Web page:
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Grammar Police Monday - Gaffe-Proof Yourself


Lynda R. Young’s short story titled Birthright has been published by J.Taylor Publishing in the Make Believe anthology launched TODAY! 

Make Believe is currently available in e-book format and includes Paranormal Romance and Fantasy stories inspired by the image on the cover. (Hint: holiday gift idea. ;)

Mark your calendars. Lisa Regan's debut crime thriller Finding Claire Fletcher will be released on Dec. 6th!

Down on his luck, Detective Connor Parks takes solace in the arms of a woman he meets at a local bar, but in the morning, Claire Fletcher is gone, leaving behind clues to a decade-old mystery. Abducted at age fifteen, no one has heard from Claire Fletcher in ten years. Until now. Driven by an unsettling need to see Claire again, Connor sets out to solve the mystery of her disappearance once and for all. 

I'll be hosting Lisa on Wednesday the 12th when she joins us for an interview. 


I know you're all busy, so here's a quick usage lesson...

Gaff vs Gaffe
A gaff is a metal spur or hook.
A gaffe is a social blunder; a faux pas.

Naval vs Navel
naval officer can be found on a warship.
navel can be found on your abdomen or the end of an orange.

Stationary vs Stationery
If it's in a fixed position, it's stationary.
If it's something you write on, it's stationery.

Thanks for visiting. :)


  1. Those are common mistakes I find in high school students' writing. Easy to muddle.

    Lynda's story looks great.

  2. Stationary vs Stationery is one I see confused often. I think of stAtic as beinging similar to stationAry, both have have an "A" in them. Make Believe sounds great and I hope Santa can get me an e-reader so I can start downloading all these wonderful books. I have a few of them on PC but it's a pain (literally) trying to read them from the computer monitor.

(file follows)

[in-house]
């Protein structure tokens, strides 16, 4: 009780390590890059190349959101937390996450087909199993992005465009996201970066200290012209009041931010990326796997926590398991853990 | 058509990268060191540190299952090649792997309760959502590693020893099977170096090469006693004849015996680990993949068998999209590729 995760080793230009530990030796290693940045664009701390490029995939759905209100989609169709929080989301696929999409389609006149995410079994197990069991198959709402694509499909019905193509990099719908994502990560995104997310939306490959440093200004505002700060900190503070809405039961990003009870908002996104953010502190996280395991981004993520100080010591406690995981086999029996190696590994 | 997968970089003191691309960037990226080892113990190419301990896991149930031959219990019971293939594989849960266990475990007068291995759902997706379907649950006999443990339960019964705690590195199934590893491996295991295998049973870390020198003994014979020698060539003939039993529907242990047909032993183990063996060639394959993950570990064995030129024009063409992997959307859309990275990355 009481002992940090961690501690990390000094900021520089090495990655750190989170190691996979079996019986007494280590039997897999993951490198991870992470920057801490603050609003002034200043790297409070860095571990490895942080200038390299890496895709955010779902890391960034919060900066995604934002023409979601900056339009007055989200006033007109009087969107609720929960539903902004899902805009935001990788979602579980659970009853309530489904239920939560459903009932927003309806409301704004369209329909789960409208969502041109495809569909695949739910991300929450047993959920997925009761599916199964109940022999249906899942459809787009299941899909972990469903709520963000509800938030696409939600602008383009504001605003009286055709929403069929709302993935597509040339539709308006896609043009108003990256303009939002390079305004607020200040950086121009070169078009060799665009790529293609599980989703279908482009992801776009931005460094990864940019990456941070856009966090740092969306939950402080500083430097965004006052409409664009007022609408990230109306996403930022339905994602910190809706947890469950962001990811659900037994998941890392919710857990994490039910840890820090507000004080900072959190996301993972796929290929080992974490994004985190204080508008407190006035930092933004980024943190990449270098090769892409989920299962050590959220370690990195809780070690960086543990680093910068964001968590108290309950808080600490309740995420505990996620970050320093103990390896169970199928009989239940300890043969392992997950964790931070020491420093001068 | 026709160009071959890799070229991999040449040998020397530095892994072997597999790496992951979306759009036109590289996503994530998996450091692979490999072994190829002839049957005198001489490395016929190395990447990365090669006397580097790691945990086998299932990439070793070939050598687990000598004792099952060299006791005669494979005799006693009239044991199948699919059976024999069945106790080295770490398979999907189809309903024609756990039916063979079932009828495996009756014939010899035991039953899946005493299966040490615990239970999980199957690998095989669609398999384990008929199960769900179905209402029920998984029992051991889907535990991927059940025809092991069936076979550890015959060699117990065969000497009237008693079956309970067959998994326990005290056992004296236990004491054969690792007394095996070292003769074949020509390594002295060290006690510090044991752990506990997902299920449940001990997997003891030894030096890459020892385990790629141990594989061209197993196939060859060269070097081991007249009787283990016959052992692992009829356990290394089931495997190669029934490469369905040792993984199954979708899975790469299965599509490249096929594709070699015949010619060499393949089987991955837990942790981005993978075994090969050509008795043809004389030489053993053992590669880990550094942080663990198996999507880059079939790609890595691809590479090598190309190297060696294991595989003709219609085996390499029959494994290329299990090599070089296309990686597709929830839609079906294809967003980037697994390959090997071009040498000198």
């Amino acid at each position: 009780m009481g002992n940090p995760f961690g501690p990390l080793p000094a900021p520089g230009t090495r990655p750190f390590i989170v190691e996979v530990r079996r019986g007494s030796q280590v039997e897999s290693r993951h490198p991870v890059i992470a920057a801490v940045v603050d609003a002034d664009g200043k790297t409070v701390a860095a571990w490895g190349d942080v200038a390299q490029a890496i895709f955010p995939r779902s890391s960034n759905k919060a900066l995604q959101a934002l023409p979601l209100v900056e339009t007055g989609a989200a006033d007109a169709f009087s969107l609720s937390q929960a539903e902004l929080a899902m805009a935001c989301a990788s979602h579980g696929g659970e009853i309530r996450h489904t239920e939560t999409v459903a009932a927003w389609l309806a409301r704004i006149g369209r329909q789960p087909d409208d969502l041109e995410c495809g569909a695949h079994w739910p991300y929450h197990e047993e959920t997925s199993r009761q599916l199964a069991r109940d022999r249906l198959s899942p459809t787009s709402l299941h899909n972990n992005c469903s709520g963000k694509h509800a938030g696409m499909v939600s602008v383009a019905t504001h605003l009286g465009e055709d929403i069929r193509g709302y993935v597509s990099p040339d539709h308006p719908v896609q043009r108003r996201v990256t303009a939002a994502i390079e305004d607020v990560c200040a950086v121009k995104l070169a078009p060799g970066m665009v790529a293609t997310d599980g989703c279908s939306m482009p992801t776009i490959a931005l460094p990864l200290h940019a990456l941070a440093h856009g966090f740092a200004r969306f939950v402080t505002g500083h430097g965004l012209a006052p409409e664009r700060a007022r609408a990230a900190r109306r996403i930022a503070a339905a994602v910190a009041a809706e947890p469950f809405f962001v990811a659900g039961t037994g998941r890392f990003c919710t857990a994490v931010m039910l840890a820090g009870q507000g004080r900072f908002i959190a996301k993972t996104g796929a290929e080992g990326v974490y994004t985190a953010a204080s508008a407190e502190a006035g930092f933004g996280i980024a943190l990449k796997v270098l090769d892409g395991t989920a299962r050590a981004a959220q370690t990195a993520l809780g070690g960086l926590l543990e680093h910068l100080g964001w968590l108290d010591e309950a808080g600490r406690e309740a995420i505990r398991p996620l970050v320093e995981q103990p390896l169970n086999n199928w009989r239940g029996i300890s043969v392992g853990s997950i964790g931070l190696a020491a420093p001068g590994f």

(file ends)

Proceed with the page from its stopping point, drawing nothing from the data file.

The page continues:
3. Argh! I always struggle with stationary vs stationery... stoopid distinction. :P

  4. Thanks for the heads up on the Make Believe anthology. I happen to follow Jennifer M. Eaton who also contributed a story that anthology!
    Gaff/Gaffe is a good reminder. And I'm looking forward to the Lisa Regan Interview next week!

  5. Amazing what one letter can do to change the meaning of a word. I love these posts!

  6. Very excited for Lynda!
    And if you find a naval officer on your abdomen... well, I'm not going there.

    1. hahaha - That's the best comment yet. :D

    2. Sounds like a book idea! LOL

      Kidding, kidding...

    3. Yeah - 'Navel Officer' LOL Wait - No... 'An Officer and an Abdomen.' hahaha xD

  7. Two wonderful covers! I remember learning stationary and stationery. I used to and still tell myself station'e'ry goes in an 'E'nvelope.

    Thanks for posting.

    1. Ooo - E for envelope. That's a good way, too. :)

  8. My nephew just leaned about stationary vs stationery this week. The school could've used your blog post as a teaching tool! ;)

  9. I'm baaack! Thank you so much, Melissa, for mentioning Make Believe. You are awesome!!!

    lol, yep, a single letter misplacement can cause all sorts of amusing mistakes...

  10. Okay...NaNo's over and I'm coming out of hiding. Love the three little tidbits. I had that stationary/ery dilemma the other day...been awhile since I used either. Had to think. Yes, I actually use this brain every now and then.

  11. Funny that you mentioned "stationary" and "stationery". They remind me of my childhood and some really nice and not so nice memories. Since then, I've always gotten those words right :)

  12. You know what's crazy? I was just looking up gaff/gaffe! Lol.

    So great to see Lyndas book everywhere! Congrats to her!

  13. How did I miss this? The stationary/stationery one gets me every time! THANK YOU!!!!


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